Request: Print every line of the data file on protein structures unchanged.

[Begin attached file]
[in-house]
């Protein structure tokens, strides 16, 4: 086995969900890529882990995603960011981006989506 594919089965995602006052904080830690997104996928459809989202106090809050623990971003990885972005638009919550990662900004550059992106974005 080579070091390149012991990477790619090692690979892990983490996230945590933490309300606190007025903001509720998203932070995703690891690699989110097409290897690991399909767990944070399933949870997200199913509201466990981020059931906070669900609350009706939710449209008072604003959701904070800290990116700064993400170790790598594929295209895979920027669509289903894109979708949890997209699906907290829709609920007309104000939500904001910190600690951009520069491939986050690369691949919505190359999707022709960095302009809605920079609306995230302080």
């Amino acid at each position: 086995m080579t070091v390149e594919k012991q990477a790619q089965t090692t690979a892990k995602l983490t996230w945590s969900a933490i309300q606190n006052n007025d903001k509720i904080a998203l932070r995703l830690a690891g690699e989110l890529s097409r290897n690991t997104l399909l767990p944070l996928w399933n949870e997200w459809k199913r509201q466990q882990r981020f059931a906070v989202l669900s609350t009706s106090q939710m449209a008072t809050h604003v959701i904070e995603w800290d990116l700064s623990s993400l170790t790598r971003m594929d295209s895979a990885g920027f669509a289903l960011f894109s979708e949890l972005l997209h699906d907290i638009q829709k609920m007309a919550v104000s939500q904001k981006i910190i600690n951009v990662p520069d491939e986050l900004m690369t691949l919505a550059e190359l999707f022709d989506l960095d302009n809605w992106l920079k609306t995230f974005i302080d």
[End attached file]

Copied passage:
[in-house]
């Protein structure tokens, strides 16, 4: 086995969900890529882990995603960011981006989506 594919089965995602006052904080830690997104996928459809989202106090809050623990971003990885972005638009919550990662900004550059992106974005 080579070091390149012991990477790619090692690979892990983490996230945590933490309300606190007025903001509720998203932070995703690891690699989110097409290897690991399909767990944070399933949870997200199913509201466990981020059931906070669900609350009706939710449209008072604003959701904070800290990116700064993400170790790598594929295209895979920027669509289903894109979708949890997209699906907290829709609920007309104000939500904001910190600690951009520069491939986050690369691949919505190359999707022709960095302009809605920079609306995230302080």
């Amino acid at each position: 086995m080579t070091v390149e594919k012991q990477a790619q089965t090692t690979a892990k995602l983490t996230w945590s969900a933490i309300q606190n006052n007025d903001k509720i904080a998203l932070r995703l830690a690891g690699e989110l890529s097409r290897n690991t997104l399909l767990p944070l996928w399933n949870e997200w459809k199913r509201q466990q882990r981020f059931a906070v989202l669900s609350t009706s106090q939710m449209a008072t809050h604003v959701i904070e995603w800290d990116l700064s623990s993400l170790t790598r971003m594929d295209s895979a990885g920027f669509a289903l960011f894109s979708e949890l972005l997209h699906d907290i638009q829709k609920m007309a919550v104000s939500q904001k981006i910190i600690n951009v990662p520069d491939e986050l900004m690369t691949l919505a550059e190359l999707f022709d989506l960095d302009n809605w992106l920079k609306t995230f974005i302080d």